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In the famous 2003 book (and subsequent movie adaptation starring Brad Pitt) “Moneyball” author and journalist Michael Lewis unpacked the improbable success of the Oakland Athletics baseball team, based on using statistics and analytics to outwit better funded competitors: recruiting players poorly rated according to the criteria used by experienced scouts, but whose stats indicated they could perform better than what the eye and traditional views seemed to indicate. Moneyball triggered a wave of interest into analytics and data mining that expanded way beyond talent spotting in professional sports.

This book was one of many triggers that pointed us to use evidence-based analytics to inform and improve decision-making, over and above the tacit knowledge accumulated over years of practice framed in a particular worldview. The transformational power of analytics leads smart decision makers to challenge their own assumptions and opens-up the range of possibilities they consider in making a strategic decision. This was a very powerful insight, so much so that many organizations from professional sports franchises to investment bankers, media conglomerates, supply-chain specialists, food processing giants, and governments took up the idea.

In the 2016 follow-up book, “The Undoing Project” Lewis goes one level further: in the introductory chapter, he details the learning journey of successful Houston Rockets NBA General Manager Daryl Morey. Morey had built a game-changing analytics database, and he was attempting to change the mindset of his scouting team in order to enhance the Rockets’ probability of drafting high-potential basketball players. And for a few years, Morey’s analytics gave the Rockets a small, but consequential advantage, until other teams started to copy their approach. And even then, there were some odd cases of talent recruitment success and failure, that led Morey to challenge the wisdom of the tool he had worked so hard to develop, only to discover that the very assumptions that he had made about what made a professional athlete were as biased as the conventional wisdom of the scouts, only in a more subtle way, and that the quest for more detailed stats about athletes’ performances from measurable outcomes (number of points, or blocks) to measures of performance (points per minute on the floor) to predictors of these (comparative explosiveness of the player in their first two steps) was leading to a never-ending analytical maze of rabbit warrens.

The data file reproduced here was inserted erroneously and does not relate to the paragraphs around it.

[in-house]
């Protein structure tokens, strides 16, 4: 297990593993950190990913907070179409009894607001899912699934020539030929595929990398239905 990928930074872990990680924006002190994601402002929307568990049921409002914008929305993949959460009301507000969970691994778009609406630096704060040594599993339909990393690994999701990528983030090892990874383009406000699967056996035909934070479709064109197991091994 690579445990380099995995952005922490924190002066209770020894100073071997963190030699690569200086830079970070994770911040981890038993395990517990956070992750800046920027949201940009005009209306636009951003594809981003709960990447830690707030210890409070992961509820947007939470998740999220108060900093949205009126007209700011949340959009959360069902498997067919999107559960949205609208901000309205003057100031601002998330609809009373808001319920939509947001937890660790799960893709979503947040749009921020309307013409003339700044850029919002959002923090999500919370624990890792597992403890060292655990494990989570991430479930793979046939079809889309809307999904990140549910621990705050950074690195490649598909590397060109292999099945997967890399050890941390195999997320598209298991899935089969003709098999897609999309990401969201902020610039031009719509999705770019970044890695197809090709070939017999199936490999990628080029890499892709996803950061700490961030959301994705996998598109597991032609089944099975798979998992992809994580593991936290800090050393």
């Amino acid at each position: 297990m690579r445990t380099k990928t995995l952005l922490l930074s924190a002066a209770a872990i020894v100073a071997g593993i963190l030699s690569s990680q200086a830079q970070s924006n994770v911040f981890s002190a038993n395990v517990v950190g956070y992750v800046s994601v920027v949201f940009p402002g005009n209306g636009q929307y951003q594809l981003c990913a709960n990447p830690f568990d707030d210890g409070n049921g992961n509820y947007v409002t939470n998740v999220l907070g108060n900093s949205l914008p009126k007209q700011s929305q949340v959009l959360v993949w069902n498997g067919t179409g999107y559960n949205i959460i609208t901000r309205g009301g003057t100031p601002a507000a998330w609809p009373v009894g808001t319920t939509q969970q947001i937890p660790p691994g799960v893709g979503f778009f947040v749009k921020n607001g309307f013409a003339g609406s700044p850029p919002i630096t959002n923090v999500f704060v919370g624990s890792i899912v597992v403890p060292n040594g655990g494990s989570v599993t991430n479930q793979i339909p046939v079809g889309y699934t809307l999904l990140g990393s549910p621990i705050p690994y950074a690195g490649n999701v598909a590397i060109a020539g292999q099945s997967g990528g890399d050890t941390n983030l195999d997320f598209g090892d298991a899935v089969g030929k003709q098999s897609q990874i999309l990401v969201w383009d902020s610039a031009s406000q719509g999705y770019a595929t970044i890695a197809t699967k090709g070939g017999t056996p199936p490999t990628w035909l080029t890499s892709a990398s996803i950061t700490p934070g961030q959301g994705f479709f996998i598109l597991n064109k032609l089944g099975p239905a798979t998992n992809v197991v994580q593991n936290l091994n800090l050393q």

So what’s the wisdom of this story for complex project management? To begin with, the first lesson learned, and that should not be a surprise, is that we should be careful about which KPIs we set for projects. The second one is more subtle and more challenging. On the one hand, the rise of analytics, artificial intelligence, and associated tools provides an opportunity to mitigate our own unconscious decision-making biases and overall reduce the number of sub-par decisions we make. On the other hand, we should be healthily critical about the accuracy and reliability of the algorithms: these were written by human beings and reflect our own biases, only magnified by the computational power of the machines and models we use.

And some might say that this is only a temporary phase: machine learning will enable us to overcome these imperfections as the algorithms perfect themselves. To me this reveals a hopeful and somewhat naïve perspective about knowledge and technology development that overstates potential advances, and ignores the fact that the very code that drives machine learning, by conception, reflects our human biases. There is now well established evidence that the underlying code for some ubiquitous machine-driven devices are biased (e.g. automated soap dispensers work less well if your skin has a darker pigmentation). And yes, we will improve how analytics and algorithms perform over time: but only through the reflective and critical input of human actors.

I would like to temper the enthusiasm of the AI bandwagon: yes, AI, machine learning and analytics have a contribution to make. And this should be instantiated in decision-making scenarios were human decision-makers are presented with evidence-based scenarios about the consequences of their decisions. Beyond mundane data-based situations (e.g. how much should I pay for a bundle of groceries at the check-out?) at the present time, there is no evidence to support that machine based decisions are better. I mark my words: at the current time, the idea of handing over the leadership of complex initiatives to algorithm-driven machine learning engines sounds misguided and dangerous. Do you really want your multi-billion project contract dispute resolution process to be settled by a machine? At the present time, delivering benefits and outcomes for stakeholders in complex projects requires sophisticated decision-making and stakeholder engagement capabilities that exceed piloting an autonomous vehicle on the highway by orders of magnitude.

So what’s the healthy approach? I welcome the increase in computational power and analytics that have become available to decision-makers. But only if this is a valued input in the decision-making process, as opposed to handing decisions over to the system.

Stephane Tywoniak, Phd
Is the Academic Director of the Telfer School of Management,
Executive Master of Business in Complex Project Leadership, Program.

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